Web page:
A team of scientists flew to the Australian Outback on Monday and recovered a Japanese space capsule that they hope contains asteroid samples providing clues into the evolution of the solar system.
The Hayabusa explorer returned to Earth overnight after a seven-year, six-billion-kilometre journey, burning apart on re-entry in a spectacular fireball just after jettisoning the capsule. It was the first time a spacecraft successfully landed on an asteroid and returned to Earth.
Seiichi Sakamoto of the Japan Aerospace Exploration Agency, which launched the explorer in 2003, said they were "delighted" to recover the capsule, particularly after a number of technical problems delayed Hayabusa's arrival for three years.
"It was an extremely difficult technological challenge, and we did everything to overcome the troubles one by one," he said. "This is an achievement we could make simply because we never gave up hope."
On Monday, two helicopters took scientists to the capsule's landing site in the Woomera Prohibited Area, a remote military zone 485 kilometres northwest of the South Australian state capital of Adelaide.
The capsule was airlifted late Monday afternoon to the town of Woomera, where it would be prepared over several days for air freighting to Japan, NASA scientist Scott Sandford said by telephone from the scientists' base in Woomera.
Sandford said he had not seen the capsule but that photographs indicated it had made a soft desert landing.
The capsule will return to Japan before scientists discover whether it carries any asteroid dust in its sample canister.
"It'll be some time before we know if we've got sample, and if so, how much — I don't think we can assume anything," Sandford said.
Scientists relieved to see capsule's safe return
Sandford said it was a relief to watch the re-entry and see the capsule successfully detach and parachute to Earth.
"During a mission critical event like a re-entry, there's a whole series of things you've got to get right to make it work, and they all seemed to have come off without a hitch," said Sandford. "It's a great testament to the design and operation of the spacecraft."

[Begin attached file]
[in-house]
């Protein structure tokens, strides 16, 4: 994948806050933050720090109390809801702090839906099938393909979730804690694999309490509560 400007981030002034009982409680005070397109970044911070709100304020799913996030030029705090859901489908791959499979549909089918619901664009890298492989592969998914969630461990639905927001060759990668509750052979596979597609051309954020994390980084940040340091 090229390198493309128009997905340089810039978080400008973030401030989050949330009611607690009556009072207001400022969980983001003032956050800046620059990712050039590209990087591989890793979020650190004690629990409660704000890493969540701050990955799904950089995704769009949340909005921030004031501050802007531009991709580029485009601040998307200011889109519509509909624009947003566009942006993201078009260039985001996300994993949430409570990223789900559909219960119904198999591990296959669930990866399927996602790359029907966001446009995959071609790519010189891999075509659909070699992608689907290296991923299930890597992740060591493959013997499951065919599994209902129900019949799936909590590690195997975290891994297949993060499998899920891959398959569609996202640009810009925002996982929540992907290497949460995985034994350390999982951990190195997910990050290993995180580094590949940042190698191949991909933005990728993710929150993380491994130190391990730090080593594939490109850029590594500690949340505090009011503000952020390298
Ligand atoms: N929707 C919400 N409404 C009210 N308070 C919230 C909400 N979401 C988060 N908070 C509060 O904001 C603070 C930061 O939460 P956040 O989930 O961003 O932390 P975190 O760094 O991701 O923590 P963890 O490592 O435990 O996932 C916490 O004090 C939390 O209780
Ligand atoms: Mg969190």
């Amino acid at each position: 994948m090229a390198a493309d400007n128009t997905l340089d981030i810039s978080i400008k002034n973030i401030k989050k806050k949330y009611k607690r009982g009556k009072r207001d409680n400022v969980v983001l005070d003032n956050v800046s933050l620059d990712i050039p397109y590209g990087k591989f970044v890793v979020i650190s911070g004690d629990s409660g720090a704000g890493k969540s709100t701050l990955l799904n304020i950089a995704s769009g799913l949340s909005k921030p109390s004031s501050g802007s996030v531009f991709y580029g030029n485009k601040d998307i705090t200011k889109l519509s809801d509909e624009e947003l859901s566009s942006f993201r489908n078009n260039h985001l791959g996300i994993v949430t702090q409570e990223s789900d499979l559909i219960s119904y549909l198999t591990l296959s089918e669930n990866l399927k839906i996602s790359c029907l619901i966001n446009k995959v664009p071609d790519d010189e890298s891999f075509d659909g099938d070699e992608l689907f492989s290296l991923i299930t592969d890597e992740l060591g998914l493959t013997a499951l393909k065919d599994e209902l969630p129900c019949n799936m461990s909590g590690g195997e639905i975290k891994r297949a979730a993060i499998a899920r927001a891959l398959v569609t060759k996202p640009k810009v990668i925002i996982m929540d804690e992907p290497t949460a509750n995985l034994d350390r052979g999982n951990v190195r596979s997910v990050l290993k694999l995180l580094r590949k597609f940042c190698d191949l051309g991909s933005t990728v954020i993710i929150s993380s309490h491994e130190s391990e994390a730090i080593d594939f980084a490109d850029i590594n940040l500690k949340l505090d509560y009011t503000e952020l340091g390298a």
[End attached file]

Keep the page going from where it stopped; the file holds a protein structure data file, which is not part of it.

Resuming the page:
Hayabusa reached an asteroid called Itokawa in 2005. After taking photo images from all angles of the 500-metre-long asteroid, Hayabusa landed on it twice in late 2005.
The craft was designed to shoot a bullet into the surface of the asteroid that would crush and propel material through a long tube into a sample collection container. There is no certainty the bullet actually fired, scientists say, but they believe the impact of the tube's landing would have forced some material upward and into the collection chamber.
"We have perhaps a 50 per cent chance" of retrieving samples, Sakamoto said.
The Japanese space agency said the aim of the $200-million US project was to understand the origin and evolution of the solar system and pave the way for future sample return missions.
Sakamoto said any samples from an asteroid, considered the building blocks of planets, could also shed light on the origins of the Earth.
Scientists hope to study how and when the asteroid was formed, its physical properties, what other bodies it may have been in contact with, and how solar wind and radiation have affected it.
Hayabusa was originally due to return to Earth in 2007 but a series of technical glitches — including a deterioration of its ion engines, broken control wheels, and the malfunctioning of electricity-storing batteries — forced it to miss its window to manoeuver into the Earth's orbit until this year.
If Hayabusa is indeed carrying asteroid samples, it would be only the fourth space sample return in history — including moon matter collected by the Apollo missions, comet material by Stardust and solar matter from the Genesis mission.
Preliminary analysis of the samples will be carried out by the team of Japanese, American and Australian scientists in Japan.
After one year, scientists around the world can apply for access to the asteroid material for research.